Market ingredient: Pasta Gallery Fresh Lasagne sheets (although the mushies, spinach and basil were also from the markets)
Difficulty: Easy but bechamel takes a lot of love
Did The Beard like it? It’s apparently his favourite lasagne (just don’t tell his Mum)
So, it’s a bit of an excited blog post for 2 reasons:
- I’ve finally opened up some fantastic box lights that were given to me by Stevie-from-across-the-road’s wonderful wife-to-be, the divine Miss H. Miss H is a spectacular designer and photographer. Not only does she take better photos of food than I could ever hope to take (my iphone isn’t really helping my cause much either) but she is also ridiculously generous. When she told me she had two box lights just sitting under her desk at work and they were mine if I wanted them, I was tres excited. So this is my first crack at banishing yellow-lit food from this blog.
- The Beard and I are in the middle of planning a big holiday to North Africa / Sicily / Malta. Those that know me know that I’m a bit of an Italian-want-to-be and have a bit of a romantic notion of that country. I’ve just spent the entire weekend reading up on Sicily, where we are going to be spending 2 out of the 4 weeks away. After picking up some of Pasta Gallery’s Fresh Lasagne sheets this week, it seemed only appropriate that we finish the weekend out with some hearty Italian fare.
So I don’t know if lasagne is particularly Sicilian, and I don’t think my recipe is particularly traditional. However I do use the Lasagne Bolognese recipe from The Silver Spoon (Italy’s answer to Stephanie Alexander’s The Cooks Companion) as a base, so I figure I’m pretty close. And surely, if anyone was going to let me make a recipe my own, it would be the Italians, right? In terms of making the Bolognese sauce below, I will apologise as I don’t actually follow a recipe for that. It’s a bit of a mish-mash of flavours that I love and you really do need to just go on your gut instinct and taste buds to decide how you like it. I think traditionally, this sauce would have celery and carrot in it, along with a simpler tomato base. However I really love the splash of red wine and slight sweetness brought by the balsamic vinegar in it. Seems to balance out the acidity of tomatoes quite nicely.
Have a play around, work out what works for you. Apologies if it doesn’t work perfectly the first time – you might just need to adjust the flavours for your own taste. Additionally, if I was making a bolognese pasta, I would probably mix herbs into the bolognese. However, I left them out as I was layering whole basil leaves into this lasagne. Just cause I can.
Ingredients for beef, mushroom and spinach lasagne
- About 300g fresh lasagne sheets
- 500g beef mince
- 1 brown onion, chopped finely
- 2 medium cloves of garlic, chopped finely
- 1/2 small red chilli, de-seeded and chopped finely
- 1 x tin of tomatoes
- about 150ml of beef stock (you can use chicken if you want something slightly less rich)
- good splash of red wine
- drizzle of caramelised balsamic vinegar (regular balsamic will be a perfectly good substitute)
- Salt & pepper to taste
- 200g of mixed mushrooms, sliced
- A good bunch of English Spinach, washed
- 1 bunch of fresh basic leaves
- Small amount of grated parmesan
For the bechamel sauce
- 75g butter
- 75g plain flour
- 750ml milk (I used skim, but full cream will give a beautiful, rich flavour).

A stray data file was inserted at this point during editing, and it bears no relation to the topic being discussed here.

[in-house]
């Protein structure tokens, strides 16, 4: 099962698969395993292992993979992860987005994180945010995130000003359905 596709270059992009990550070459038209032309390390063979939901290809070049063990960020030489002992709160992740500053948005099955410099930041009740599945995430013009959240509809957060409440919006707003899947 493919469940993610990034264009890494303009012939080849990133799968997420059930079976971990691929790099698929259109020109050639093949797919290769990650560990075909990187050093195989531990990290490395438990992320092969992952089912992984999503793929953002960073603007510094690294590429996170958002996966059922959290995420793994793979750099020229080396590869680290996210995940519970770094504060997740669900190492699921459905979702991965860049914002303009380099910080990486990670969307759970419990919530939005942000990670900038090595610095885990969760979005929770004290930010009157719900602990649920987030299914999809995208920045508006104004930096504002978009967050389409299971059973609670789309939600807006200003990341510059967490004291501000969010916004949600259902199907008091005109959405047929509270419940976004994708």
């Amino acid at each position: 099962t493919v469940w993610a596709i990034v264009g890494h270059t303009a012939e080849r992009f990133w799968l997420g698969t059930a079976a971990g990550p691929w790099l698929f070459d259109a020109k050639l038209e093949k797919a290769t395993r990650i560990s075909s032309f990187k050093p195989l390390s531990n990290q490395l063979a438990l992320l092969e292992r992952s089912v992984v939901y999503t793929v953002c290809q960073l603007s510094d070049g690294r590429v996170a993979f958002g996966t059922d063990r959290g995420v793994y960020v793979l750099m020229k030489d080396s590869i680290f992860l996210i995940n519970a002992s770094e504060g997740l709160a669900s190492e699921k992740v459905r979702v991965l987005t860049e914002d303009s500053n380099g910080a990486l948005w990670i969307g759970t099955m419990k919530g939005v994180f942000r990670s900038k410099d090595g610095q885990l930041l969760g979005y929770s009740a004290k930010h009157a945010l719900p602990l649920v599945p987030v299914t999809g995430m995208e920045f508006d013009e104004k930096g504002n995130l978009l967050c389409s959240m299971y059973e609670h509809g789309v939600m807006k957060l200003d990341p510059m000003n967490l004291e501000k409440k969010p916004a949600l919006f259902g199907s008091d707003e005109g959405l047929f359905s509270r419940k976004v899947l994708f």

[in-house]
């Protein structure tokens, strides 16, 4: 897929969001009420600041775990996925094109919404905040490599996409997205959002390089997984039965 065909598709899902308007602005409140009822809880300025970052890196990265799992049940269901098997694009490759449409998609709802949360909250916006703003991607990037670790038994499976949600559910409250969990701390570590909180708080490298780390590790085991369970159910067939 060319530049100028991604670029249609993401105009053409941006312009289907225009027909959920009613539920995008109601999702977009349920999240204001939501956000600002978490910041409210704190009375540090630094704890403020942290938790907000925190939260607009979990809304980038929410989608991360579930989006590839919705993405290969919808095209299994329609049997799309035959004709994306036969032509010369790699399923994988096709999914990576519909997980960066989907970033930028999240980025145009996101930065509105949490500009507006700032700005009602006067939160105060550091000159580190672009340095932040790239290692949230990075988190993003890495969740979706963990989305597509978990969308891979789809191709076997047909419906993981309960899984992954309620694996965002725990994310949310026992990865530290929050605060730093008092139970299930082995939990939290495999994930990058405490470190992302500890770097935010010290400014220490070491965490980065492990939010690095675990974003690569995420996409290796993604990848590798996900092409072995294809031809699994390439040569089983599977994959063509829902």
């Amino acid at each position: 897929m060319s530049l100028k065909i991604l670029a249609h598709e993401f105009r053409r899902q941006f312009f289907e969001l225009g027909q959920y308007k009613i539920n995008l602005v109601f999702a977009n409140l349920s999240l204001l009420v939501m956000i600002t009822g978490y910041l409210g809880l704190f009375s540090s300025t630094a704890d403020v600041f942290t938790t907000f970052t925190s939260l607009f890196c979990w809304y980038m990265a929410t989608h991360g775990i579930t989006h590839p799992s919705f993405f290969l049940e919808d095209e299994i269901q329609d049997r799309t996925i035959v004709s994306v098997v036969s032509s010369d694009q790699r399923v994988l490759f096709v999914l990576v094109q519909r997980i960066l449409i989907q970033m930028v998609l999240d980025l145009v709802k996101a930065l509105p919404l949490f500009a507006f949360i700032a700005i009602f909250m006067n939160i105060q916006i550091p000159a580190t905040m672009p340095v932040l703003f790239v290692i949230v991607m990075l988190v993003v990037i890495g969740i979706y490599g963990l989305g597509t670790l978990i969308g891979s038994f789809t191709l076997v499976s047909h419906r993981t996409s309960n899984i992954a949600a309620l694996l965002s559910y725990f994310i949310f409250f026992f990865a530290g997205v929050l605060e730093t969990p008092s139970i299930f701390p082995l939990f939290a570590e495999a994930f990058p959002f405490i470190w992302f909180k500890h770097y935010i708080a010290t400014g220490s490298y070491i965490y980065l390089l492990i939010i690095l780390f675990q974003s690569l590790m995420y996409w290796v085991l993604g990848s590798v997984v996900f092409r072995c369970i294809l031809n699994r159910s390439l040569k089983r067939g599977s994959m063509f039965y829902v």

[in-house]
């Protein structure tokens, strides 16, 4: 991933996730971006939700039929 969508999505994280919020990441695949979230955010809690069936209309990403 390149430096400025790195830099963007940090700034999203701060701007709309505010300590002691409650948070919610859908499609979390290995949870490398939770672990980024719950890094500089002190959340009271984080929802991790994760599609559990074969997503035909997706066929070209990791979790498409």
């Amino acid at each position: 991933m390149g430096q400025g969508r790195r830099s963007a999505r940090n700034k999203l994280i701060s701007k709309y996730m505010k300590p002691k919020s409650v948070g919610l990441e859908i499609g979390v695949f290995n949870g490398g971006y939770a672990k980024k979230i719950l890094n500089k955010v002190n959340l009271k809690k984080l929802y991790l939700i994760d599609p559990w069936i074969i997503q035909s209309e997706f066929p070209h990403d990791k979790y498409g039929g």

- Sweat the onions, garlic and chilli over a medium heat in a heavy-based fry pan until fragrant and translucent. Add the mince, turn up the heat slightly and cook until brown. Add the tinned tomatoes, stock, wine and balsamic vinegar and bring to a boil. Turn the heat down to low and let the sauce simmer for 30 or minutes or until reduced. Add salt and pepper to taste. Add a splash more wine or balsamic if you feel it hasn’t reached the desired flavour.
- For the bechamel, melt the butter in a pot over a low heat until completely melted. Add the flour and whisk continuously until a roux is formed. The roux should be fairly thick and not runny, but turn the heat down if it is starting to stick to the bottom of the pot. Add all of the milk and whisk continuously until the sauce begins to thicken. Add salt and pepper, and even a little nutmeg if you so desire. Keep whisking until the sauce will coat the back of a spoon quite thickly. You can always add a little milk if the sauce is too thick, or a little more flour if it is too runny
- Preheat the oven to 180C. Grease a medium sized baking dish or lasagne dish with butter. Place a thin layer of the bechamel on the bottom of the tray. This will prevent the lasagne sheets from sticking too much to the bottom and ensure that they are completely cooked. Then place a layer of pasta sheets on top. Follow with a layer of bolognese, another layer of bechamel, then a layer of basil, mushrooms and finally a layer of spinach. When you have completed this, place another layer of pasta then follow the previous steps, layering the ingredients until you have used them all, or you have reached the top of the dish! Finish with a layer of pasta topped with a small thin smear of bechamel and cover with a little grated parmesan.
- Cover the lasagne with foil and bake for 45min – 1hr in the oven. Remove the foil and bake for another 30 minutes until the top of the lasagne has browned and is crisp.
- Serve with a crisp cabbage and parmesan salad with a olive oil and lemon juice dressing. Delicious!
The most annoying thing about making a lasagne is the bechamel sauce. Not that it’s difficult to make, it just requires a lot of love and attention. Much like The Beard. If you don’t fancy making the bechamel, or are a little concerned about the calories, try replacing it with either a full-fat or a low-fat ricotta. You won’t have the same creamy consistency, but it will still be tasty.
So, legitimate Italians out there… how close to the mark is this recipe? Am I totally off by including mushies and spinach?